The Linguistic Turn was a Wrong Turn.
The 20th century was a calamity for philosophy. It's hard not to have the feeling that there were no great philosophers in the 20th century. There are, to be sure, great minds: Einstein, in my opinion, was the greatest genius of the 20th century, and John Von Neumann is fairly distant second. I revere A. Emmy Noether, David Hilbert, Max Planck, Claude Shannon, Alan Turing, Kurt Gödel, Erwin Schrödinger, Edward Witten, Richard Feynman, Srinivasa Ramanujan, Juan Maldacena, Rosalind Franklin, Jane Goodall, Frans De Waal, Samuel Beckett, Oliver Sacks, Franz Kafka, William S. Burroughs, Hans Bellmer, Kobo Abe, Iggy Pop, Larry David, and many, many others.
But none of of these people are usually classified as philosophers. Perhaps they should be. Perhaps this is only a problem of classification. If we were to classify these people as philosophers, then there would be no doubt in my mind that they are all far superior philosophers to any of the people who are typically listed as the great philosophers of the twentieth century. If you hang out on my blog, you probably know that I am very, very opposed to Heidegger, but even I have to admit there is a glimmer of something in his writings, a dying ember of thought. (I have a bit of nostalgia for Maurice Merleau-Ponty, but in the end he's too Heideggerian.) Wittgenstein is even worse than Heidegger. Then again, Wittgenstein is at least somewhat enjoyable to read, even though he's completely wrong. Russell and Whitehead wrote an enormous book that no one reads and which they themselves acknowledged as a failure (Principia Mathematica), and Russell's fame largely rests on his discovery of a cute little joke, or puzzle (Russell's paradox). All of the above (especially Heidegger and Wittgenstein) are, to one degree or another, responsible for the slide and decline of philosophy that is known as the "linguistic turn". After this turn toward language, the ember had completely gone out. The fire was dead. All of this post-linguistic-turn philosophy - most of the philosophy of the 20th century - is worthless and forgettable. Fortunately, we are forgetting it.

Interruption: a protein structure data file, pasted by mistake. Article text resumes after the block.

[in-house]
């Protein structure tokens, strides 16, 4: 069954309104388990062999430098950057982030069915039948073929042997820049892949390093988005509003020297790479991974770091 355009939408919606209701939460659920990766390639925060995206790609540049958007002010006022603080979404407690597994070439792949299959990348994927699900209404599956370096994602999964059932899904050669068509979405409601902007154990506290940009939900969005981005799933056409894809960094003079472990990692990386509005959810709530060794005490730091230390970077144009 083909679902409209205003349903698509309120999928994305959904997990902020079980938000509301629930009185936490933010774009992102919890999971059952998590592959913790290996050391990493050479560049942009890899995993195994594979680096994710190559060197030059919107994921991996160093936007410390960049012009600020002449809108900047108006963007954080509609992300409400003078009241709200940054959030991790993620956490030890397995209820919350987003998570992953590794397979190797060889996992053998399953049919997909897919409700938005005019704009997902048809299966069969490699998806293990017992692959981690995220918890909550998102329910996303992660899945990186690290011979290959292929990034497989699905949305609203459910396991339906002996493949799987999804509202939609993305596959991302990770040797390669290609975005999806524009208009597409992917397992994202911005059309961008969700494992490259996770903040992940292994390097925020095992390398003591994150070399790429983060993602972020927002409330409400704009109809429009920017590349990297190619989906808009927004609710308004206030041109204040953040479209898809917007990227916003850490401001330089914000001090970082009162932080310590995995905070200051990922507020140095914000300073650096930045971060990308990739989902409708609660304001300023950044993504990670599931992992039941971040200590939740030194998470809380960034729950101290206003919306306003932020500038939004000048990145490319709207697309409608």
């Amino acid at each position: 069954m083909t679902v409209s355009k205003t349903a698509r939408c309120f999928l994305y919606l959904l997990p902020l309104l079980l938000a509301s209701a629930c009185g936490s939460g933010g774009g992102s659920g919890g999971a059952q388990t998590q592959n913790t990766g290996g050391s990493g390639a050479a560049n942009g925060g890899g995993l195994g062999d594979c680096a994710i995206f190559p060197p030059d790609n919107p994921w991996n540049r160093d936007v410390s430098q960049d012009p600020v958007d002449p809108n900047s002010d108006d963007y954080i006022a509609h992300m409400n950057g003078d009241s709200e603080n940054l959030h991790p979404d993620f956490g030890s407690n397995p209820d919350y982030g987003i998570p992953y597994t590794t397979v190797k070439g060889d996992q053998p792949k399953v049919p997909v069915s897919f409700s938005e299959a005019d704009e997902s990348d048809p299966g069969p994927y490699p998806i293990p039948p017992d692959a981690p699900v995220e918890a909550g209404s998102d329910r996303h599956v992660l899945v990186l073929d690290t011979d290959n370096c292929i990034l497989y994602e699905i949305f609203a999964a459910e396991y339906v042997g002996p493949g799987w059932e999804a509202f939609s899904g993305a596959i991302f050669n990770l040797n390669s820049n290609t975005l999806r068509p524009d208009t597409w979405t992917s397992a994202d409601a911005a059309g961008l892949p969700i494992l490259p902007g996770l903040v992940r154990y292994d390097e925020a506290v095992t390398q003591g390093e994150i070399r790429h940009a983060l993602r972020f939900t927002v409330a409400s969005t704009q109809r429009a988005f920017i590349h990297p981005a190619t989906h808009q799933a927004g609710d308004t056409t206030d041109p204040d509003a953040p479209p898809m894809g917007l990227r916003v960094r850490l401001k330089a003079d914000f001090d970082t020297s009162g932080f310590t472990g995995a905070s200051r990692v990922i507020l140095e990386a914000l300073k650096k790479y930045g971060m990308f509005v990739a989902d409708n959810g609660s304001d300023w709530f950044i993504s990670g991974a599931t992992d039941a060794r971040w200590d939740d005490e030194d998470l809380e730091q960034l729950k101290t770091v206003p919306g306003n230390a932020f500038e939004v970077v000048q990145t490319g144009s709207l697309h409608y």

Richard Rorty writes: "'Analytic' philosophy is one more variant of Kantian philosophy, a variant marked principally by thinking of representation as linguistic rather than mental, and of philosophy of language rather than 'transcendental critique,' or psychology, as the discipline which exhibits the 'foundations of knowledge.'" He's not completely wrong in characterizing analytic philosophy this way - which is why analytic philosophy is worth so much less than that which came before it.
Nineteenth century philosophy - and even 18th century philosophy, to say nothing of ancient Greek, Chinese, and Indian philosophy - is superior to 20th century philosophy in every way. To compare the philosophy of the 19th century to the philosophy of the 20th is to compare a gorgeous, well-appointed, extremely variegated and somewhat wild garden to a desert.
There is only one exception that I can see: Guy Debord. Not only do I consider him the greatest philosopher of the 20th century; in some respects I sometimes feel he is the only philosopher of the 20th century. Undoubtedly he would object to being called a philosopher, but so what? He's not the boss of me. I do what I want.
Furthermore: Guy Debord, the greatest philosopher of the 20th century, really had no original ideas at all. His claim to fame was merely that he was a careful and rigorous scholar of one of the greatest minds of the nineteenth century, Karl Marx, and he applied Marx's critical apparatus consistently, and somewhat accurately - far more so than the imbecilic bureaucrats, hucksters and cheerleaders that call themselves Marxists. Indeed, so thoroughgoing was Debord in this application, that he pushed Marx's theoretical framework to the point where it came into conflict with itself and destroyed itself. But even this accomplishment - the demonstration of the fundamental contradiction in Marx - Debord performed in a clumsy and hamfisted way, by biographizing theory, awkwardly trying to divide Marx's method into two parts, the young (good) Marx and the old (bad) Marx, which is supposed to mirror the young Hegel and the old Hegel. Insofar as Debord reduces the complex and necessary critique of the material history of the development of the movement in which Marx participated to such silly and arbitrary categories, his critique is idealist. Similarly, by merely opposing, step-for-step, Althusser's idealism, Debord preserves it. As Debord's frienemy, Vaneigem, once remarked, "Pissing on the altar is still a way of paying homage to the Church."
In some ways, Debord can be regarded as a reactionary - turning back to a purer, clearer Marxism, compared with creative and active Althusserian nonsense. And Debord is flat-out wrong when he says "The project of mastering the economy, the project of appropriating history, if it must know--and absorb--the science of society, cannot itself be scientific. The revolutionary viewpoint of a movement which thinks it can dominate current history by means of scientific knowledge remains bourgeois." Most of Debord's errors - which comprise the lion's share of his philosophy - are merely a gigantic edifice by which he attempts to justify this essentially anti-scientific stance.
Even so, the salutary distinction of Debord's work was that he had not yet taken the linguistic turn. (Baudrillard did indeed take this turn, which is why Baudrillard will always be inferior to Debord.) Debord's errors are greater accomplishments than most 20th century philosophers' truths.
PS. When I wrote this, I forgot to mention 2 great living philosophers: Douglas Hofstadter and Nick Bostrom. Part of their greatness is that they did not take the "linguistic turn." All of the philosophers who took the linguistic turn have disappeared up their own assholes.ReplyDelete